William P. Brown, Seeing the Psalms: A Theology of Metaphor
(Louisville, KY: Westminster John Knox Press, 2002), xiii + 274 pp. US $24.95. ISBN 0-664-22502-0.
Reviewed by Carleen Mandolfo
Colby College

Although in Seeing the Psalms, Brown (who identifies himself as a Calvinist) notes Calvin’s iconoclastic fear that a focus on images as formative for theological understandings might bring one into breach of the second commandment, Brown pays little attention, and instead absolutely revels in the iconographic richness of the Psalter. He chooses to concentrate on a few central metaphors that have broad associations, and thus help to illuminate even those psalms that do not include the particular metaphor being addressed. The metaphors covered include “refuge” (“rock”); “tree”; “sun”; “pathway”; “water” and several animals. The final chapters focus on more human images for God, such as “king” and “teacher”, although it is hard to understand why ch. 8, which seems to rehearse metaphors that could have been treated with “refuge” and “water”, needs to stand alone.

While paying lip service to the importance of form critical approaches, Brown is clearly little interested in questions of form or function. Furthermore, he does scant more than note in passing the recent contributions of redaction criticism in Psalms study. Content is his concern, but not in the sense of rhetorical issues, even. He narrows his focus onto the word—the imagistic word, the metaphorical word, more precisely. Such a focus is welcome, given the traditional as well as more recent nearly exclusive concentration on structure and function. That said, his goal is not to chart exhaustively the use of metaphors throughout the Psalter (though he covers a broad range); in fact, his is hardly a linguistic study at all. The only place where linguistic theory is overtly conveyed is in the introduction, and even there it is fairly cursory. The names of Lakoff and Ricoeur are invoked, but then not really put to work in the interpretive task. Brown’s preference is clearly for reading, and his readers will benefit most from approaching his book as an illustration of a fresh way to read psalms. Beyond reading, however, Brown’s business is theological. It should come as a surprise to no one that Israel’s understanding of its God was conceived in the people’s imagination and eventually conveyed through the verbal images they crafted. Brown should be applauded for foregrounding that imaginative process.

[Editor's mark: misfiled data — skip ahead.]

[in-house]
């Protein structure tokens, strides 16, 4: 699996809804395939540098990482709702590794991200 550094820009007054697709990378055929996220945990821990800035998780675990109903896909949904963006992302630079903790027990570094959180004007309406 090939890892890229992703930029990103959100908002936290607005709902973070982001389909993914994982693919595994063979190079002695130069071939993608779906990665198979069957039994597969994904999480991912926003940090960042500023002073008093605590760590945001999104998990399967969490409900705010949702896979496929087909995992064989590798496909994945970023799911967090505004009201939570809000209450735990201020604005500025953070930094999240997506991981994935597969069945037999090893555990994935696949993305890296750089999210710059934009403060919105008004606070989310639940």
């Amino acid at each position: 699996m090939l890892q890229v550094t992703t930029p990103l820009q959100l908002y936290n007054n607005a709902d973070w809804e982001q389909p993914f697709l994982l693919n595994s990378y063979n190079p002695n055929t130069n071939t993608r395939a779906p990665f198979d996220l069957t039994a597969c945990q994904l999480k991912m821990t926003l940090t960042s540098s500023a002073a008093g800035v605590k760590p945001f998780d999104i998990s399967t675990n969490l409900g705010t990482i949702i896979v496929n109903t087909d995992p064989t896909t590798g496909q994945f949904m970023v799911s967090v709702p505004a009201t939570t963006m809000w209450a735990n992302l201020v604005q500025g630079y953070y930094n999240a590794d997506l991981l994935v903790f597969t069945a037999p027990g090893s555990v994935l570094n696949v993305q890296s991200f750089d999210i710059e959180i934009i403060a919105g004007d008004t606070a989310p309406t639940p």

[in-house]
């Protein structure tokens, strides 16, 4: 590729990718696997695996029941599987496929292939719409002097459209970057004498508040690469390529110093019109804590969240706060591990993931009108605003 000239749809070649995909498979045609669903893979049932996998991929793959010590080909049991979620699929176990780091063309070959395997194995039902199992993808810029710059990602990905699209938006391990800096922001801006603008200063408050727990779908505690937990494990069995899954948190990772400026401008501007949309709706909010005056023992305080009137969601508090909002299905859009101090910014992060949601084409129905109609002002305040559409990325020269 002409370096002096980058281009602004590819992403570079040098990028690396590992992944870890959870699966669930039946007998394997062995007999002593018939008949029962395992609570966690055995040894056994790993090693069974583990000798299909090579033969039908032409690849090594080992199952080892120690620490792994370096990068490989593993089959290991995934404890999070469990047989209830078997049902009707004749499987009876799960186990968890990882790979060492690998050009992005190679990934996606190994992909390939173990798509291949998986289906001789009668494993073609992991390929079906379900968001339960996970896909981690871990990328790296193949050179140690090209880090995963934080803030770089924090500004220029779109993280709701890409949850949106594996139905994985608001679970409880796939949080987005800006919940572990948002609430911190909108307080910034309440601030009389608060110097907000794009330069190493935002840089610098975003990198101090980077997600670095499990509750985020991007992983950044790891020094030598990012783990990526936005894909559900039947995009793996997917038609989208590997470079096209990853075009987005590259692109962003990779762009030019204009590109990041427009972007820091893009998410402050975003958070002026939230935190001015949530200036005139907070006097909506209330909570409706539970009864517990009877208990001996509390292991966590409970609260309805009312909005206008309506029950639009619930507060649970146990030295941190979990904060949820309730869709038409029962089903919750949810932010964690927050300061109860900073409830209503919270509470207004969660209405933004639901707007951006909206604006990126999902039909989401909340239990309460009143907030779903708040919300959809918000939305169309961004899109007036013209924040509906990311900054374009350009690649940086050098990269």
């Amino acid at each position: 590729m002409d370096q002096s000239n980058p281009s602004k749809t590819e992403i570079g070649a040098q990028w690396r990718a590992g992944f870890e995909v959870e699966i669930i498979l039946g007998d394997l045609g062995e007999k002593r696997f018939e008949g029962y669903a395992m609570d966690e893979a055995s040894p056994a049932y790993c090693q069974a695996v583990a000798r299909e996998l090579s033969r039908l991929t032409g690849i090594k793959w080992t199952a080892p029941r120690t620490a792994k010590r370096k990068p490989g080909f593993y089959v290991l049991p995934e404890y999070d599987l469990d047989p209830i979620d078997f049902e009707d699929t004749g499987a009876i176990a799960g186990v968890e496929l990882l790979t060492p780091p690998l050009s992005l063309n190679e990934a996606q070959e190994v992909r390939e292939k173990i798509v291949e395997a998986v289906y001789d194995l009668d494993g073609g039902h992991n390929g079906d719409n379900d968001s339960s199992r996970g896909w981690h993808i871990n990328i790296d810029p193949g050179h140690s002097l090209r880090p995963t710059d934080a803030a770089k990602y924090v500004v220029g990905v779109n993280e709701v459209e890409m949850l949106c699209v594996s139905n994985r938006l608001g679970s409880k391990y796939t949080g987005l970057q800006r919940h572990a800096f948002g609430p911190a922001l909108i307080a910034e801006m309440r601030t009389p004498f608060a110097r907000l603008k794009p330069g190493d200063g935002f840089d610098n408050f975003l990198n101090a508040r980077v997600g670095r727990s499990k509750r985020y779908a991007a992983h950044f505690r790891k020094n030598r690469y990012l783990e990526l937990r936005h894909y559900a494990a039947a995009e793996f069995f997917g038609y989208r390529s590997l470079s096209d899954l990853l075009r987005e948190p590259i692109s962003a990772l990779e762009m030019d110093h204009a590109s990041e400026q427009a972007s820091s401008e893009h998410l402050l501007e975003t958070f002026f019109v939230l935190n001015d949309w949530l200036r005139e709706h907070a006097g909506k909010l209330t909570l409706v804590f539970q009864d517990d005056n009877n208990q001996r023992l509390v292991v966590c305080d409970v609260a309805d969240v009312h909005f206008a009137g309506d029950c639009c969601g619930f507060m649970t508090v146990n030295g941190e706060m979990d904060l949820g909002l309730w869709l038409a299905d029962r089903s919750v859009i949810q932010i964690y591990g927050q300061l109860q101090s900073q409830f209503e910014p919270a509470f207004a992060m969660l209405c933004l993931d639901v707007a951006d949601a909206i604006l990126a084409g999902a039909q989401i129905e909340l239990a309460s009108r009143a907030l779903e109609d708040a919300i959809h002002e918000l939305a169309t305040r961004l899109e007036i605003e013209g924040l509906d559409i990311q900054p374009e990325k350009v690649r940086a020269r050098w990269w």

The seeming lack of methodological structure could be considered a weakness, at least by those hoping for a more systematic linguistic mapping of the Psalter’s deployment of metaphors. As it is, Brown’s style seems occasionally random, both in terms of which metaphors he chooses to pursue, and which semantic tack he takes with each metaphor. This situation is aggravated by his decision to enlarge our range of semantic possibilities by reading biblical metaphors alongside those displayed in the iconography of Israel’s neighbors. The resulting readings are genuinely, uniquely insightful, but at times, ungrounded. For example, in his discussion of “the tree” in Psalm 1 (ch. 3), Brown seems to abandon the “natural” connotations the metaphor has in favor of cultic ones that seem something of a stretch. Apparently, the poet is not constructing a simple image, based on observation of the natural world, of the righteous one as a tree that when planted near nourishing streams reaches its maximum fruitful potential. Rather, the image of the tree is tracked throughout its appearances in ANE iconography, where it has powerful cultic connotations, usually in association with goddess worship. The conclusion is that “the didactic poet has turned a controversial cultic object into an evocative metaphor, an image of apostasy transformed into an icon of righteousness” (p. 74–75). Still, in this case the conclusion is far less important than the journey on which Brown takes us. His impressive knowledge of ANE iconography vastly enriches our ability to read the depth and breadth of metaphors employed in the psalms. It opens up avenues that are otherwise shut down by temporal and cultural distance.

The way in which he demonstrates the web of associations related to the cosmic and solar imagery displayed in Psalm 19 is a particularly impressive case in point (ch. 4). The cosmic import that Psalm 19 maps onto torah is thoroughly rehearsed, both in its simple, “natural” associations, as well as its cultic and iconographic ones: Torah “is as lucid and firmly established in the heart of the community as the sun is radiant and permanently fixed in the heavens” (p. 93); and “[t]hrough the juxtaposition of sun and torah, solarized worship of God is wrapped in the scroll of torah-piety” (p. 99). His rehearsal of sun-worship, both inside and outside of Israel, as well as the imagery associated with it, allows readers to understand how profoundly the sun, for ancients, was connected to issues of justice and law, and thus how “natural” is Psalm 19’s linkage of solar metaphors and torah. In addition, the use of related images—such as “dawn” and “light”—throughout the Psalter are given new force.

Brown gives psalms’ readers new hermeneutical issues to care about. Whether or not one agrees with the degree of importance Brown pins on understanding psalmic metaphors, it would be hard to read Brown’s book without it impacting all subsequent engagements with the Psalter.